Why Women and Minorities (Especially) Need a Second Citizenship
The concept of citizenship has a long history. But until recently, it belonged only to men. In the US, it belonged only to white men.
Citizenship originated in efforts to transcend bonds to a person’s family or tribe to a larger political entity. The Greek philosopher Aristotle wrote the earliest account of citizenship 2,300 years ago, using ancient Athens as a model.
In Athens, men over the age of 20 could claim citizenship. To qualify, they had to be born of an Athenian family, oversee a household, be trained as warriors, and own slaves. Women couldn’t qualify for citizenship, although they enjoyed its benefits if married to an Athenian citizen.
Ancient Rome also had restrictive requirements for citizenship. But in A.D. 212, the emperor Caracalla granted Roman citizenship to all free men living in Rome or its colonies. As in Athens, women weren’t invited to join the party.
You could lose Roman citizenship for theft, murder, or treason. And while Roman citizens couldn’t be sentenced to death, once you lost that status, the state could kill you at will. This pattern has survived to the present day in the US and many other countries.
When the US Constitution was ratified, only white men had the full rights of citizenship. And women lost many rights once they married. Under the English common law concept of couverture, inherited into American law, a married woman was effectively the property of her husband. A wife couldn’t enter into a contract, make a will, or own property in her own name.
The power of couverture eroded throughout the nineteenth century. Most states enacted laws that gave married women rights previously restricted to their husbands, such as property ownership.
But in 1907, Congress enacted the “Expatriation Act,” which reinforced the power of couverture. It declared that if a female US citizen married a non-US citizen, she would lose her US citizenship. One member of Congress (all male at that time) remarked that the proposed law would be “a good lesson to our American girls to marry American boys.”
Many women were unaware of the law. When they married non-US citizens, they were often left stateless, with no right to live anywhere. Then and now, most countries didn’t automatically convey citizenship to a non-citizen spouse.
Even though many American women lost their citizenship under the Expatriation Act, the Supreme Court upheld the law in 1915. The court concluded that since marriage was voluntary, an American woman who married a non-citizen voluntarily gave up citizenship.
That reasoning may appear preposterous today. But the decision gave Congress permission to expand the grounds on which citizens could lose their citizenship. While the Expatriation Act was repealed in 1931, by the early 1950s, you could be involuntarily expatriated if you:
- lived for an extended period in another country
- voted in a foreign election
- acted on behalf of a foreign government
The situation was worse for ethnic minorities – both male and female. Americans of African descent weren’t awarded citizenship until the 14th Amendment came into effect in 1868. That amendment gave citizenship to all persons born or naturalized in the US. Native Americans weren’t given citizenship until 1924. Chinese nationals living in the US had to wait until 1943. Indeed, race-based exclusion to citizenship didn’t disappear completely until 1952.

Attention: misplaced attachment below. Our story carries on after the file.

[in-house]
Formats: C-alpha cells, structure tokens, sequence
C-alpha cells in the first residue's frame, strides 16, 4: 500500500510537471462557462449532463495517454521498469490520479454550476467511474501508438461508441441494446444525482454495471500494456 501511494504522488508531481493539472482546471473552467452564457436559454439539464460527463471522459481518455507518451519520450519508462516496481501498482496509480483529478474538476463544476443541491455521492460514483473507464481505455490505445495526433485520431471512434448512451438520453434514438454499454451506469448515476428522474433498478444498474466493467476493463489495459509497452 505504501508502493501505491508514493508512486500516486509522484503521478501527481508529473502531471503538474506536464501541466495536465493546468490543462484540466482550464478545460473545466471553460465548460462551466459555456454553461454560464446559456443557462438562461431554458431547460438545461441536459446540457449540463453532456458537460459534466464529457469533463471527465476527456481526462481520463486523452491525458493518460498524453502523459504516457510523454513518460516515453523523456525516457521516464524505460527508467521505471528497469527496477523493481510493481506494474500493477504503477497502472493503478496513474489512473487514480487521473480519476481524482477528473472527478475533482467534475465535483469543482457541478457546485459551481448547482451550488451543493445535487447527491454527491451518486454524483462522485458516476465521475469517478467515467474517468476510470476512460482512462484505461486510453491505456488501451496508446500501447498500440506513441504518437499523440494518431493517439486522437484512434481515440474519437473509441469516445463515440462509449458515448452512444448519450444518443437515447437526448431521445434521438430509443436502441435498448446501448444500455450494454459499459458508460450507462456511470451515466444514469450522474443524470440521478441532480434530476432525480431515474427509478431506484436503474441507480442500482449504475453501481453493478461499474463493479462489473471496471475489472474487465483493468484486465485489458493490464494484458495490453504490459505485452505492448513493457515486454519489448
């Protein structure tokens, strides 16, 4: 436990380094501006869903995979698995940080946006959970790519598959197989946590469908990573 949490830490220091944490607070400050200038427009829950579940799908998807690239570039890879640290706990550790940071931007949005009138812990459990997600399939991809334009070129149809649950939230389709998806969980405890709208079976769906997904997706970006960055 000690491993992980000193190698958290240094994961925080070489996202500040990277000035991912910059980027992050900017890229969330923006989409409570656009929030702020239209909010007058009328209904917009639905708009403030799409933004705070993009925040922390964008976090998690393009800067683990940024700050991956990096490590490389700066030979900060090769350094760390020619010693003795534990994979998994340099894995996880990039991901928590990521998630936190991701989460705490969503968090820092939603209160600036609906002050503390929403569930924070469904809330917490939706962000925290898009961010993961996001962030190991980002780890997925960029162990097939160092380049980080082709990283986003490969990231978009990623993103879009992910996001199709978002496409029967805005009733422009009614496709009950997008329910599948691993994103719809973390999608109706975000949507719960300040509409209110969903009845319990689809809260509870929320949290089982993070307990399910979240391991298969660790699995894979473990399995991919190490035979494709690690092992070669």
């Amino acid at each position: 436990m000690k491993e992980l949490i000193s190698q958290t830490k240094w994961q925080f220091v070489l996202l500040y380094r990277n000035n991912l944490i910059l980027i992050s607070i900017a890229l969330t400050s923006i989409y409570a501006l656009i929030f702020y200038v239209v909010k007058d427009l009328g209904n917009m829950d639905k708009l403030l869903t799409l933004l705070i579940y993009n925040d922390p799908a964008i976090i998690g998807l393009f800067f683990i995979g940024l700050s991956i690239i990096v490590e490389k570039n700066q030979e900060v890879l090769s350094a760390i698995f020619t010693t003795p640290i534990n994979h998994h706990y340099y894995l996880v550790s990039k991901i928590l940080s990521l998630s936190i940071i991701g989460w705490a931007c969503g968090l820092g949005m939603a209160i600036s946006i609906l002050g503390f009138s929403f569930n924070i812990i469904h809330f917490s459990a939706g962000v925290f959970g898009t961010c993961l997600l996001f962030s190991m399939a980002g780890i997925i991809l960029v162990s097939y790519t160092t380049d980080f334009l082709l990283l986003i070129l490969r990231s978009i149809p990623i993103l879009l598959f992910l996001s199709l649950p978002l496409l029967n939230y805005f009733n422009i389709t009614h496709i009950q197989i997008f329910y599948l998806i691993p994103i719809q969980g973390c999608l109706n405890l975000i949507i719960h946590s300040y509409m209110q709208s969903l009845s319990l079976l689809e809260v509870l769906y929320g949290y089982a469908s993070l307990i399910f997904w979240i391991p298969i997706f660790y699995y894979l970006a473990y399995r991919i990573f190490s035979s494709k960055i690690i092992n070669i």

A series of Supreme Court decisions in the 1950s and 1960s restricted the ability of Congress to pass laws to involuntarily expatriate US citizens. In most cases, you couldn’t be stripped of your citizenship unless you voluntarily relinquished it.
The current policy of the State Department is to require proof of intent to lose US citizenship. Generally, you must meet with a consular official at a US embassy and sign forms demonstrating such intent. You must also give up your passport, since only a US citizen or a non-citizen national can legally carry one.
But you can still be involuntarily stripped of US citizenship in certain cases. These include:
- accepting a policymaking position in a foreign government
- serving in the armed forces of a foreign state at war with the US
- committing treason.
Legislation proposed in 2016 by Senator Raphael “Ted” Cruz (R.-Texas) would expand this list to any American who provides “material assistance” to a “foreign terrorist organization.” Fortunately, the law never passed.
These provisions apply (or in the case of the Cruz proposal, would apply) to both sexes and all races. Yet the gender and race-based norms that once applied for citizenship could be resurrected by politicians eager to reinstill “traditional values” into American law.
And for a government, stripping political enemies of citizenship is useful. As in ancient Rome, once you lose citizenship, you also lose any legal protections your country extends to citizens. If you don’t have a second citizenship, you become stateless. It also makes it easier from a legal standpoint for your (former) government to kill you. After all, it’s now acting against an “enemy alien.” That avoids pesky due process requirements like a trial or criminal conviction.
The UK has used this strategy since it enacted amendments to its Citizenship Law in 2006. Around 120 suspected terrorists have been stripped of their UK citizenship since the amendments came into effect. At least two have been killed in drone strikes. There’s no reason to think the US will be any different.
Anyone can benefit from a second citizenship and passport. But a second passport is even more important for females and racial minorities. Given our history, anyone with a political disadvantage should think about a second passport as part of their “Plan B.”
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